World Mental Health Day was this week and celebrities shared personal stories and called for an end to stigma about mental health disorders. Our favorite commemoration came from Prince Harry and Ed Sheeran who jested about stigma against redheads. On a more serious note, “the Good Place” actress Jameela Jamil shared an emotional post about her suicide attempt.
These moments of observation remind us of the importance of helping people with mental illnesses – and – make us proud that 140 new therapies are in development by the pharmaceutical industry to treat mental health disorders.
With that in mind, on with the news, which gave us hope and a bit of anxiety this week.
Mo' Money, Mo' Problems
By Che Knight
Turns out, some blockbuster drugs are breaking the bank to the tune of $5.1 billion – at least according to independent watchdog group, Institute for Clinical and Economic Review (ICER). Earlier this week, ICER published a report on Unsupported Price Increases of Prescription Drugs in the US. The report identifies the “drugs whose price increases would have contributed to the largest net increase in drug spending in the US,” and determined that the US spending impact of these price increases in the period 2017-2018 was more than $5B.
The analysis identified and ranked 100 drugs whose price increases contributed the most to US drug spending. Within that list, ICER called out seven drugs, all blockbusters with large patient populations, that it said lacked evidence to support additional clinical benefit, and therefore could not justify the price increase. The report additionally names two drugs that did have important clinical evidence – although ICER is careful to caveat that this doesn’t mean the evidence is sufficient to justify their price increases.
Implications for manufacturers
Although a number of factors go into pricing a drug, and increases can be attributed to many causes from coverage issues to supply chain challenges, ICER’s interest remains singularly focused on drug price as it impacts patients and the larger system.
What you need to know:
If you have questions, hit us up.
Pulse on Policy: Marching in
By Michelle Leeds
As the debate over reigning in drug pricing continues to run hot in Washington and on the campaign trail, the proposals from Democratic candidates are ratcheting up the pressure on their favorite boogeyman. This week, South Bend, Indiana Mayor Pete Buttigieg released a proposal that would engage an obscure section of a 1980 law that allows the federal government to break a patent on a drug if it deems the price is too high.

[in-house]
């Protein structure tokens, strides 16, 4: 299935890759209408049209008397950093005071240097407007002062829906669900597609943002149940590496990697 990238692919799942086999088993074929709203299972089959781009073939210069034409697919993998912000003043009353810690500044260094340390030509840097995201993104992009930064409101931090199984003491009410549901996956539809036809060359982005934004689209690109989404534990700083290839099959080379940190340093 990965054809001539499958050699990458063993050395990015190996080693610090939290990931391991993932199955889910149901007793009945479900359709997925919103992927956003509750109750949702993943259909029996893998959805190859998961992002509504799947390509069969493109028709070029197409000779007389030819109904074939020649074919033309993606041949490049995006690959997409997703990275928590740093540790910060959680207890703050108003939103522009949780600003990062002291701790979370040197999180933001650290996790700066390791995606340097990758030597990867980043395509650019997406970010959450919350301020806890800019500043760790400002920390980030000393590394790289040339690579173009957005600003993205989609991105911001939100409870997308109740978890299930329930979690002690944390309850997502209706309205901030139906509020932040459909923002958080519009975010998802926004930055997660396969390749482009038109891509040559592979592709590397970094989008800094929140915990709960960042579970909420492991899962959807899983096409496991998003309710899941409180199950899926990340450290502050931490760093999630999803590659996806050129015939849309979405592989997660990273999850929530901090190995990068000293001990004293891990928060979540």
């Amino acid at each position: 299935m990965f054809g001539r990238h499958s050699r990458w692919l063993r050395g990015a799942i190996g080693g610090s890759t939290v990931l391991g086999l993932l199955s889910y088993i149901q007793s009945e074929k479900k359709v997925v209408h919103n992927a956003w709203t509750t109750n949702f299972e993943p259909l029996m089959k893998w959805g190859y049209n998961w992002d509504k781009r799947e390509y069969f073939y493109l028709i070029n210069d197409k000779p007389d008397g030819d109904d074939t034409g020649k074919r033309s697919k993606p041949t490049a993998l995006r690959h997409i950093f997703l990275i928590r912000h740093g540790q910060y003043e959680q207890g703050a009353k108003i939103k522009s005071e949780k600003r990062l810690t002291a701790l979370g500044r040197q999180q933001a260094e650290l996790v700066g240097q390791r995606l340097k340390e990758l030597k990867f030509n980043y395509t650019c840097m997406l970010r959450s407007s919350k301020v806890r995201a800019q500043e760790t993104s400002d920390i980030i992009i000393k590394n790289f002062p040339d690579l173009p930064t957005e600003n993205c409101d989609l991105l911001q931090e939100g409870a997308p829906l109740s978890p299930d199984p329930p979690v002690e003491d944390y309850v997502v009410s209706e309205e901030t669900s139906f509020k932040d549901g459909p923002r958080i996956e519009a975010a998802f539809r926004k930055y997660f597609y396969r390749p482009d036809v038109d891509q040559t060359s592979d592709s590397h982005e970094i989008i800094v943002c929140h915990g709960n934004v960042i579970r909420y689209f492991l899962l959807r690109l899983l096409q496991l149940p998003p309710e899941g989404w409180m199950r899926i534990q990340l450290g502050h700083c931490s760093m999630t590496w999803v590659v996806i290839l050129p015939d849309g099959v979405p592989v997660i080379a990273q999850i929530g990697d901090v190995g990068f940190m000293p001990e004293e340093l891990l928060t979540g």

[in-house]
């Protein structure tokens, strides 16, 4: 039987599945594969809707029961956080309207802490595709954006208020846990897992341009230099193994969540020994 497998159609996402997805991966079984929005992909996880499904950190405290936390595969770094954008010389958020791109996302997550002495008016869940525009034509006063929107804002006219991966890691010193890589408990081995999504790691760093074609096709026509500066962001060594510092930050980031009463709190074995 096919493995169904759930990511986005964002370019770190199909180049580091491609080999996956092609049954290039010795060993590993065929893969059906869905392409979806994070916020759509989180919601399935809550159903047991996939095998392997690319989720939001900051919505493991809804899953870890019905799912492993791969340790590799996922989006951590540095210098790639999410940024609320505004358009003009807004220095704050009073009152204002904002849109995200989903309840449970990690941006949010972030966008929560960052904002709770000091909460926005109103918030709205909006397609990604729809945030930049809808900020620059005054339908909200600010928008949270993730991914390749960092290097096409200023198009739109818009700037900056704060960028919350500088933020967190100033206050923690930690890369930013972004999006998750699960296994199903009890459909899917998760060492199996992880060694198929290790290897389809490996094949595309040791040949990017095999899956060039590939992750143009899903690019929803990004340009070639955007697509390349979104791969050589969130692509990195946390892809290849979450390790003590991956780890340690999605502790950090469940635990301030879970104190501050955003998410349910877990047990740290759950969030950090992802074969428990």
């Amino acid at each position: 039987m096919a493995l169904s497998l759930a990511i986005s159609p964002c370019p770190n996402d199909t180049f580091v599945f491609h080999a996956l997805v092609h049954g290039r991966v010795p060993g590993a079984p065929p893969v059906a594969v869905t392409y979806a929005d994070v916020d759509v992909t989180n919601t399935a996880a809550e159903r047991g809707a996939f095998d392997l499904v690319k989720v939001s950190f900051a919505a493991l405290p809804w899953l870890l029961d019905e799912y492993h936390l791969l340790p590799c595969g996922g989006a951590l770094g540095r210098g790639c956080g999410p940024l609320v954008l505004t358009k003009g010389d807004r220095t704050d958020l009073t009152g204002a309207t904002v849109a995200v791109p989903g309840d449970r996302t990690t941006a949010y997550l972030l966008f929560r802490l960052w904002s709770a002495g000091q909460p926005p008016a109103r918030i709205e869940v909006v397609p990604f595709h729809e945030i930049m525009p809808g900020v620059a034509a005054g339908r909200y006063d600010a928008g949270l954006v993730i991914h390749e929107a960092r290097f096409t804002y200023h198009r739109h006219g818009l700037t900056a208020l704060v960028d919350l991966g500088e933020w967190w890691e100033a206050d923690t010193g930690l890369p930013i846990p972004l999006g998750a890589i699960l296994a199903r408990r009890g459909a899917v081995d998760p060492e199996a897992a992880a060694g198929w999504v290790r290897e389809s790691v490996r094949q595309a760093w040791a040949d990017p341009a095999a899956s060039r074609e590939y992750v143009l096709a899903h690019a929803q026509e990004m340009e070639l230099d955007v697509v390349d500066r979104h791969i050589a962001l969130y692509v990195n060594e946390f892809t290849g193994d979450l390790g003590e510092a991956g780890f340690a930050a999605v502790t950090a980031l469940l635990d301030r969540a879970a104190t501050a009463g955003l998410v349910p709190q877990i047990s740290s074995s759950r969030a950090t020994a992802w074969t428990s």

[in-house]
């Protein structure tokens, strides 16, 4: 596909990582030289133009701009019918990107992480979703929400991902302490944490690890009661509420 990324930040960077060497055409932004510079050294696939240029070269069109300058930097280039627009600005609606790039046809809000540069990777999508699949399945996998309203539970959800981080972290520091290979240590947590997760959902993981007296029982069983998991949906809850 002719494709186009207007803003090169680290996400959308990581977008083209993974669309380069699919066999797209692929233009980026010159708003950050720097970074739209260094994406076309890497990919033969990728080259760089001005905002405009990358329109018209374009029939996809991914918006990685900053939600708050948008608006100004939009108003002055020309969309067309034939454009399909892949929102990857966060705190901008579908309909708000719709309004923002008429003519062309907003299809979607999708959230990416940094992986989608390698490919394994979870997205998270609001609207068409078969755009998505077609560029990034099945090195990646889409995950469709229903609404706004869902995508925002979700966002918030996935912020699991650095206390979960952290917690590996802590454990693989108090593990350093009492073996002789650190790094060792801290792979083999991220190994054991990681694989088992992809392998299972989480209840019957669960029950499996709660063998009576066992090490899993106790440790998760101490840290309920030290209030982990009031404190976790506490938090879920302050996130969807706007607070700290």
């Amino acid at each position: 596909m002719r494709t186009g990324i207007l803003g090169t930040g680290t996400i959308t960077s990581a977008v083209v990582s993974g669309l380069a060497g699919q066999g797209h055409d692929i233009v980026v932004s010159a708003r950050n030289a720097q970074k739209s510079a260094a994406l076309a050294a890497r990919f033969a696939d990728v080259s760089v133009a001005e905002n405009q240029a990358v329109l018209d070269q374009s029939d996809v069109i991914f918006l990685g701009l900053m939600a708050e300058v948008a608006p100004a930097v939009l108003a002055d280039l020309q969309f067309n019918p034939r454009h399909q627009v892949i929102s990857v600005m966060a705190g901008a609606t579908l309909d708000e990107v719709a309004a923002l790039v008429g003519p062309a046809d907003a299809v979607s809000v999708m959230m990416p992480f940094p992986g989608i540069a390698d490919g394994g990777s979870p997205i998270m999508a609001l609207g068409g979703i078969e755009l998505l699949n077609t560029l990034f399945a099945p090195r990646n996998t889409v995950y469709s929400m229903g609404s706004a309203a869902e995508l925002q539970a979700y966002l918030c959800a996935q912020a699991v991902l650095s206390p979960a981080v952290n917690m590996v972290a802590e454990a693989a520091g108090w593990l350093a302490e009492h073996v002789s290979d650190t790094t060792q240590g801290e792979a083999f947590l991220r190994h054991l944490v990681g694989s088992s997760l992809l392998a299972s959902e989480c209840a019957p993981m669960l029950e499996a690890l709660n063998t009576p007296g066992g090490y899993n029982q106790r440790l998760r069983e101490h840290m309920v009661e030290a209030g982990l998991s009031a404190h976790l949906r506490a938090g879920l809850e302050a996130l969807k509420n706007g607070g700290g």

The concept is called “march in rights” because, under the law, the government has the right to “march in” and take back a patent that originated in publicly-funded research if the public does not have sufficient access to the goods. The provision has never been exercised, but even the threat of ignoring the exclusivity of a patent can give the government leverage in negotiations.
Senators Bernie Sanders and Kamala Harris have also proposed this idea in their drug plans, while Senator Elizabeth Warren has otherwise endorsed the concept. The key takeaway here is that candidates are exploring tools the president has at his or her disposal that do not require a stymied Congress to pass legislation.
With all this heightened rhetoric, it’s no wonder PhRMA is reportedly now lobbying for a compromise on legislation this year – rather than take their chances with a less friendly administration in 2021.
We’re continuing to monitor the situation so stay tuned!
Who wrote this? The managing editor of TWTW is Randi Kahn, who is still deciding what to wear for an upcoming Halloween party. Please send creative suggestions. Syneos Health Communications' Reputation & Risk Management Practice is a team of healthcare communications consultants, policy-shapers and crisis response specialists. We provide unique solutions to the evolving communications challenges in today’s healthcare industry, using evidence-based approaches to help our clients successfully navigate the most sensitive of situations.
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